We prepare the pork roast for every occasion whether it's a birthday party, baptism and even weddings. But no Puerto Rican house is without a pork roast on Christmas Eve. It's almost a sin! This is one of the staple foods for Christmas. During a trip to Puerto Rico, we were driving along the road and on the side of the road they were selling pork roast of course we had to stop and get some. The taste was awesome. The pork was tasty and the bread was so soft. The aroma that the pork roast leaves take me back to my childhood. I remember the Christmas holidays and celebration that I went to as a child. The monthly trips to the meat market to pick up the side of pork. Give this pork roast a try and you will see how you will enjoy every bit of it. Some of the side dishes that accompany this roast is yellow rice with green pigeon peas and our unique style of potato salad.

Pork Roast

5 pound pork shoulder

3 tablespoons of salt

2 tablespoons of black ground pepper

1 tablespoon and 1 teaspoon of cumin

1-2 envelope of Sazon Goya with culantro and annattao - found in the Hispanic food section.

Follow the instructions on top, then remove the aluminum foil and place the meat skin side up in a 425 degree oven for 2 1/2 to 3 hours or until you cut the meat and it is not red or bleeding. Enjoy!!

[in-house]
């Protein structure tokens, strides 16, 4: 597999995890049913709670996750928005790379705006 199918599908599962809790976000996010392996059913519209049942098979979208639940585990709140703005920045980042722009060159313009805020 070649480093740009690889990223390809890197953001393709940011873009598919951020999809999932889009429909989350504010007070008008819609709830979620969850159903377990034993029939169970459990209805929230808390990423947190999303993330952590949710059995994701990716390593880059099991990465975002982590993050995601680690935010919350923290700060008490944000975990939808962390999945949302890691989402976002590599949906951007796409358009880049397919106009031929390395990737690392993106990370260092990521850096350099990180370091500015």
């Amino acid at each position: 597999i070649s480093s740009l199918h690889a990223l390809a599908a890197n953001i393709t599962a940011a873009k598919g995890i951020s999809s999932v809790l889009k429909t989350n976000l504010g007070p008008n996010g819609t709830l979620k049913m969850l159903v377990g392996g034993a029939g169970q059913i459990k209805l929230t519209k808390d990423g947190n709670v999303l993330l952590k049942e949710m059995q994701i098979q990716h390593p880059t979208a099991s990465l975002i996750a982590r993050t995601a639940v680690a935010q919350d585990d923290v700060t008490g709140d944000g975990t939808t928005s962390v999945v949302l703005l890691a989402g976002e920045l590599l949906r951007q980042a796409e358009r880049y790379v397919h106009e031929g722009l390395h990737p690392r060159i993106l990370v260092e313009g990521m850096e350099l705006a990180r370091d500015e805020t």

Monday, August 2, 2010

Arroz con Pollo. Need I say more?

As soon as she said it I knew I had finally earned the right to write about it. “Your Arroz con Pollo tastes better than mine,” my mother said. As the words escaped her mouth I knew the torch had officially been passed.

If there is any Puerto Rican dish that I was to perfect, it is Arroz con Pollo. Arroz con Pollo isn’t just one of those dishes that you make when you can’t think of anything else to cook—although it serves well on those days— it’s one of those dishes that encapsulates Puerto Rican heritage and cuisine.

Arroz con Pollo is a one pot meal that is just that—rice with chicken—but it is also so much more than that. In it are all the spices that differentiate Puerto Rican food from any other food. You start with a base of Sofrito, a staple nearly every dish, and then proceed to throw in all the other ingredients in the caldero, including green olives stuffed with peppers, Sazon Goya, Goya Adobo, tomato sauce, bay leaves and of course the chicken and rice. Sounds simple, right? It is, but “simple” certainly does not describe its flavor. As the mixture of all those ingredients simmer together for that wondrous half hour a transformation takes place, and turns our kitchen into a room of memories, where I can recall having the dish as a child, then at my grandma’s and at my aunts’ homes.